How to Edge Your Landscaping Using Stone

man rolling out turf next to stone path

Have you walked past a home in the neighbourhood that has been landscaped using stone and admired the bold, clean look it offers? From afar, it may look like a relatively simple job, but for people who are unfamiliar with landscaping techniques, it can be an involved and complicated do-it-yourself project. That is because when it comes to hardscaping your property, there are a variety of options to choose from. Depending on the option you choose, a hardscape can really make your property stand out and set it apart from the other homes in your neighbourhood.

If you’ve been considering edging your landscaping using stone, but you don't know where to start, we’ll share some advice that can help you get it done. We’ll walk you through how a professional landscaper would handle this project and how to avoid some common DIY mistakes.

Safety First

Before you even begin to move the first mound of dirt, there are a few steps you need to take to ensure you and everyone involved in this project is safe. The first step is to call or contact your local utility company to check for any underground utilities that are in the vicinity of where you plan to dig. This will help you avoid hitting a buried line while digging, which can disrupt utility service, cost money to repair, or cause serious injury. Check out Click Before You Dig for more details regarding safety protocols you can take. If you have an irrigation or sprinkler system, you might want to take note of how close the sprinkler heads are to where you plan to dig. Again, you don’t want to cause extra work by inadvertently breaking a water line while digging. If this first step makes you uncomfortable, it’s best to reach out to the professionals, like The Grounds Guys to handle it for you. We have the experience and expertise to avoid such an issue.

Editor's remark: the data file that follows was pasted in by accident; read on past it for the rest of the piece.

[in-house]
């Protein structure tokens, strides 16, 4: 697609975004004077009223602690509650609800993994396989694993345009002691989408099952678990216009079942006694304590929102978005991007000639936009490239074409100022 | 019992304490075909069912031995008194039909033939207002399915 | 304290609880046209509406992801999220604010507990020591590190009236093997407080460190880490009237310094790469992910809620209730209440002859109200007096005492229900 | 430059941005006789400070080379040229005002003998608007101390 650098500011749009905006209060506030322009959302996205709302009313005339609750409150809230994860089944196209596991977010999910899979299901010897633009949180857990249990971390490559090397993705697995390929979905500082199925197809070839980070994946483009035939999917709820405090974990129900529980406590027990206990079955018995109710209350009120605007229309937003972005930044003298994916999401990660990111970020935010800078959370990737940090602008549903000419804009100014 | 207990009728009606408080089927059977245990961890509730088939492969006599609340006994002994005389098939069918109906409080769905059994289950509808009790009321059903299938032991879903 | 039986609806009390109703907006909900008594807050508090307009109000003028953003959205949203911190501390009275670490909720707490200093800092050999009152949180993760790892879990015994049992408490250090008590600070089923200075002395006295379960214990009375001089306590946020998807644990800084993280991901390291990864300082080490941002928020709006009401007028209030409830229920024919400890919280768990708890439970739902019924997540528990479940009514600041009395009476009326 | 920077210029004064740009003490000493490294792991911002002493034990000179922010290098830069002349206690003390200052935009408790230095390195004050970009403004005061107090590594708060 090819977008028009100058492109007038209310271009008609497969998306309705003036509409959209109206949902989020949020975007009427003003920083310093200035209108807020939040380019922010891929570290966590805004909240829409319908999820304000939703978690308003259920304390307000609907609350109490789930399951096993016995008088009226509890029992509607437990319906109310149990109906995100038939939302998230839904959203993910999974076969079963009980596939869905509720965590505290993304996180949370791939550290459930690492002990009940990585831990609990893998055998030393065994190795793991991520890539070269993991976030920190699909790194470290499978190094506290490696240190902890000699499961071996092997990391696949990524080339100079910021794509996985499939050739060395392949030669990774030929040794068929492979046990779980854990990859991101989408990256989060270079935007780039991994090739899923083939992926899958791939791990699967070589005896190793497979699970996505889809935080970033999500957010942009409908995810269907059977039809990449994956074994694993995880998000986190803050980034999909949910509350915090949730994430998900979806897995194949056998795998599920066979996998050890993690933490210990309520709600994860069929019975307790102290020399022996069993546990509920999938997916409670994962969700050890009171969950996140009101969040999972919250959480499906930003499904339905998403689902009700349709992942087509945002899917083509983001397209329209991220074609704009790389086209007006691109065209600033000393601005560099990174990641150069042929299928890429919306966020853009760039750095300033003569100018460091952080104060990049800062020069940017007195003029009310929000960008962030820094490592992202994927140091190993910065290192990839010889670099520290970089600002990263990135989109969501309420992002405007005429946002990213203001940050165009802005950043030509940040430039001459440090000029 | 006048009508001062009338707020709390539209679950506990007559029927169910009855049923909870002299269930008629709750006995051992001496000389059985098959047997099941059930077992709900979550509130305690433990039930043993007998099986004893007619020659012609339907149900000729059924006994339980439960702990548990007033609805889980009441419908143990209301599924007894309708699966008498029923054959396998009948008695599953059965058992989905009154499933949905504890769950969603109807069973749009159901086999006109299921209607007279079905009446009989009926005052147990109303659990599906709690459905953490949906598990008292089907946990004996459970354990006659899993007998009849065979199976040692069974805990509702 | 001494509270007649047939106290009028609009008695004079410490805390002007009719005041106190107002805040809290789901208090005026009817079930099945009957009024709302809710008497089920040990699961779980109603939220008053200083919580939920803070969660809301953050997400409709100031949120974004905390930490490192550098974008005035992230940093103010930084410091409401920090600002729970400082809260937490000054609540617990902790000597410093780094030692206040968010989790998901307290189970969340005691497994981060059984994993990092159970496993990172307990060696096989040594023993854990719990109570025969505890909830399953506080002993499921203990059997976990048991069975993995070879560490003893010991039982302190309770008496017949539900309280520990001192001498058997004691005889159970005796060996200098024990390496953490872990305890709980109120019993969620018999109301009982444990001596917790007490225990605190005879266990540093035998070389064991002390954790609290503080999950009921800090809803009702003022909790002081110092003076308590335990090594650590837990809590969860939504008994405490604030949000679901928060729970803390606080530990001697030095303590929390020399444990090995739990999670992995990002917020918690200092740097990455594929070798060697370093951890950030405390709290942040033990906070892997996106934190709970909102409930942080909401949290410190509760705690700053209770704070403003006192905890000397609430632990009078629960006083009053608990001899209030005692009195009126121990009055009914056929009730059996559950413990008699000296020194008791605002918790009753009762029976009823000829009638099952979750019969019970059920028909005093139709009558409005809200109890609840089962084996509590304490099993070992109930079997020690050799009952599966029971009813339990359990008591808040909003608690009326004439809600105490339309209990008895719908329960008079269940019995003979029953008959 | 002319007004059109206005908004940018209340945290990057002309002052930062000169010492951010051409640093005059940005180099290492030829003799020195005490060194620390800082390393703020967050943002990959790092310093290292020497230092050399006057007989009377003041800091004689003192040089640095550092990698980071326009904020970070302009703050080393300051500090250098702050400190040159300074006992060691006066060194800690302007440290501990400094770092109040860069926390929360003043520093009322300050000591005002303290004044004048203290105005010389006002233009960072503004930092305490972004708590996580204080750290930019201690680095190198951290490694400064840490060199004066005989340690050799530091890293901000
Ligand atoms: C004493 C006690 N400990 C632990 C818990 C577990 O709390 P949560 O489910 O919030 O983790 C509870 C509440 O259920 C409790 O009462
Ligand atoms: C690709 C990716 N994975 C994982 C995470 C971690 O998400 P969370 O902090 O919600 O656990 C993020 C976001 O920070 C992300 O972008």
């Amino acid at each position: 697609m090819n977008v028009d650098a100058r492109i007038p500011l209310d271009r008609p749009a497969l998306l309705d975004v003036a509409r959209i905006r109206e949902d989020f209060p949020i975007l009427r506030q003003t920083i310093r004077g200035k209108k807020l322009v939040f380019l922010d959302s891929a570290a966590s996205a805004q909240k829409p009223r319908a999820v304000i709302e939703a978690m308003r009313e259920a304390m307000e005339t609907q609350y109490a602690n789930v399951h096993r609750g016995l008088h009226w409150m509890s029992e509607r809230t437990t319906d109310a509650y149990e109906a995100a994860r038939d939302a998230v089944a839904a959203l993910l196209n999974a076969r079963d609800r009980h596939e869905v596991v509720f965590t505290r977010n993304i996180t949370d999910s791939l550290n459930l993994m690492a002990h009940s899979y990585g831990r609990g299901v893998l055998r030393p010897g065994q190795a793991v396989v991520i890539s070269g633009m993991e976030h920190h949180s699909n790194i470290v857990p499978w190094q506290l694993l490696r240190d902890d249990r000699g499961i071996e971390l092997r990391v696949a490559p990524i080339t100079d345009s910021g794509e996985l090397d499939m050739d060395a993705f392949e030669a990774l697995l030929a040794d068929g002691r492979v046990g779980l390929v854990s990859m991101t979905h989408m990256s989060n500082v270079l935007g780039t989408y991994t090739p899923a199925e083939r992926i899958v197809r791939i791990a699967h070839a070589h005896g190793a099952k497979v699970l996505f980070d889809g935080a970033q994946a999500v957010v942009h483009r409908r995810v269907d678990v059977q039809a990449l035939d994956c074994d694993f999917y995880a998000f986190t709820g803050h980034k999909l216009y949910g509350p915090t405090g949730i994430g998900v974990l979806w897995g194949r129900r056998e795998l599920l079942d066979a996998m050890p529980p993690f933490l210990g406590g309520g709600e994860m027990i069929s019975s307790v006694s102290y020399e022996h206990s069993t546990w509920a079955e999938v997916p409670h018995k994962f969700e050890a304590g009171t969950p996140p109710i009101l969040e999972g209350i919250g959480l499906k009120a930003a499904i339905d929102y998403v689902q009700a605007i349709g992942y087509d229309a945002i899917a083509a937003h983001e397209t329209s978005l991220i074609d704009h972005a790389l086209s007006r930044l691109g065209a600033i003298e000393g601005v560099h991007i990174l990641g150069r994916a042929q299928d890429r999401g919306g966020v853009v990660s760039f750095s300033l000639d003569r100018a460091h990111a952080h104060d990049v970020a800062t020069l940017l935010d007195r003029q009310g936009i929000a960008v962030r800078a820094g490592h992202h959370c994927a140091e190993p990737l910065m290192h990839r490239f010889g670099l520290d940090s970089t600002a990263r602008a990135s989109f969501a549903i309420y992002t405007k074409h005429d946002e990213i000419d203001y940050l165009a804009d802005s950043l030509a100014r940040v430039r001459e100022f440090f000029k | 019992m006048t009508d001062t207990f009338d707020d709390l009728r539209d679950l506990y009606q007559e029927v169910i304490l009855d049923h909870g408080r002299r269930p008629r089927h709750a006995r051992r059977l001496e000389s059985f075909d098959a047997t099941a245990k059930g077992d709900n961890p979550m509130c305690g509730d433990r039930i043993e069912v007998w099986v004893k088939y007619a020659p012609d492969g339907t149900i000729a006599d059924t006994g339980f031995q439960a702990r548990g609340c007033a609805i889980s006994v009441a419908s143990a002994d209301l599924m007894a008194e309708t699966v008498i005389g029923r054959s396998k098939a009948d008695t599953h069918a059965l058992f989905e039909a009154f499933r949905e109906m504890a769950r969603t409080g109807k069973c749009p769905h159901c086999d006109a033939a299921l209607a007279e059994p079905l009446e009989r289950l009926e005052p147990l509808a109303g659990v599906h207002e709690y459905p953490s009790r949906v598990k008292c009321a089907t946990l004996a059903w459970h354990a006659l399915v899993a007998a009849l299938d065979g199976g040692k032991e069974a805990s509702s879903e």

Choosing the Stone

One of the nice things about using stone or other hardscape material to edge your landscaping is the variety of options you have to choose from. Everything from river rock, natural sandstone, and polished mixed stone to decorative gravel and pavers are available depending on the look you’re trying to achieve. In fact, there are so many choices, it can be a little overwhelming. This is another area where the expertise and advice of a professional can be so valuable. If you’re unsure of what option will look best for your property, call The Grounds Guys. We can provide you with great design ideas, suggest the right type of hardscape material, and even do the project for you.